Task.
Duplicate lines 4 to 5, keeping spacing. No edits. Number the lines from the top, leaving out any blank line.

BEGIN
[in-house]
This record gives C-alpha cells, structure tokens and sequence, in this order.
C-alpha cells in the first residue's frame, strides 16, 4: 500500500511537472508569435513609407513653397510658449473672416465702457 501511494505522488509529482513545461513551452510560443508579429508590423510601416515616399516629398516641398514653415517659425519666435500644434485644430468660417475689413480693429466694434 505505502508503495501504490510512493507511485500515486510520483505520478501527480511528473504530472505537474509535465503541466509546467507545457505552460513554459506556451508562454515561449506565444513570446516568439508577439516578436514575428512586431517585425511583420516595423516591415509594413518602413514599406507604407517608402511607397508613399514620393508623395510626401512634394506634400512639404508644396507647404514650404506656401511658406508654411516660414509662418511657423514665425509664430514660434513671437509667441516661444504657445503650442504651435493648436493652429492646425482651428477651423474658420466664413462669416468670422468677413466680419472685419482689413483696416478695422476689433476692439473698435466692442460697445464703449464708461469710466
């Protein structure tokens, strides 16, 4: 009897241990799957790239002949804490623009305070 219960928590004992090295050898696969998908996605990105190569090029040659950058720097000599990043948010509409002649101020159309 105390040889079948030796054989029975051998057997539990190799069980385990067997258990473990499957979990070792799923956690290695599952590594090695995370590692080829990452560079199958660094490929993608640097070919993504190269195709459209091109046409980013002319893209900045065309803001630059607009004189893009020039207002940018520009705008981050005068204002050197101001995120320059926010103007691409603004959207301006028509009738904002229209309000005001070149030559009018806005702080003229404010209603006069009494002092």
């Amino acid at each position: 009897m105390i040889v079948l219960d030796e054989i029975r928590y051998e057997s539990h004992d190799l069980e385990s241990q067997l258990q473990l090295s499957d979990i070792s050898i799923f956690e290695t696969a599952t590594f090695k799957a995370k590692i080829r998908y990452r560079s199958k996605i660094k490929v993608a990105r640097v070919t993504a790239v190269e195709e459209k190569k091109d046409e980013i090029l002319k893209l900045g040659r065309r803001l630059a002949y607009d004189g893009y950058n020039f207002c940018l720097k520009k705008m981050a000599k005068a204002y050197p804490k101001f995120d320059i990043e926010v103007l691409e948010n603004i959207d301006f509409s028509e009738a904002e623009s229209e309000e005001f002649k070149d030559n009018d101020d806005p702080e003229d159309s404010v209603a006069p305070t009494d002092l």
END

């Protein structure tokens, strides 16, 4: 009897241990799957790239002949804490623009305070 219960928590004992090295050898696969998908996605990105190569090029040659950058720097000599990043948010509409002649101020159309 105390040889079948030796054989029975051998057997539990190799069980385990067997258990473990499957979990070792799923956690290695599952590594090695995370590692080829990452560079199958660094490929993608640097070919993504190269195709459209091109046409980013002319893209900045065309803001630059607009004189893009020039207002940018520009705008981050005068204002050197101001995120320059926010103007691409603004959207301006028509009738904002229209309000005001070149030559009018806005702080003229404010209603006069009494002092």
């Amino acid at each position: 009897m105390i040889v079948l219960d030796e054989i029975r928590y051998e057997s539990h004992d190799l069980e385990s241990q067997l258990q473990l090295s499957d979990i070792s050898i799923f956690e290695t696969a599952t590594f090695k799957a995370k590692i080829r998908y990452r560079s199958k996605i660094k490929v993608a990105r640097v070919t993504a790239v190269e195709e459209k190569k091109d046409e980013i090029l002319k893209l900045g040659r065309r803001l630059a002949y607009d004189g893009y950058n020039f207002c940018l720097k520009k705008m981050a000599k005068a204002y050197p804490k101001f995120d320059i990043e926010v103007l691409e948010n603004i959207d301006f509409s028509e009738a904002e623009s229209e309000e005001f002649k070149d030559n009018d101020d806005p702080e003229d159309s404010v209603a006069p305070t009494d002092l």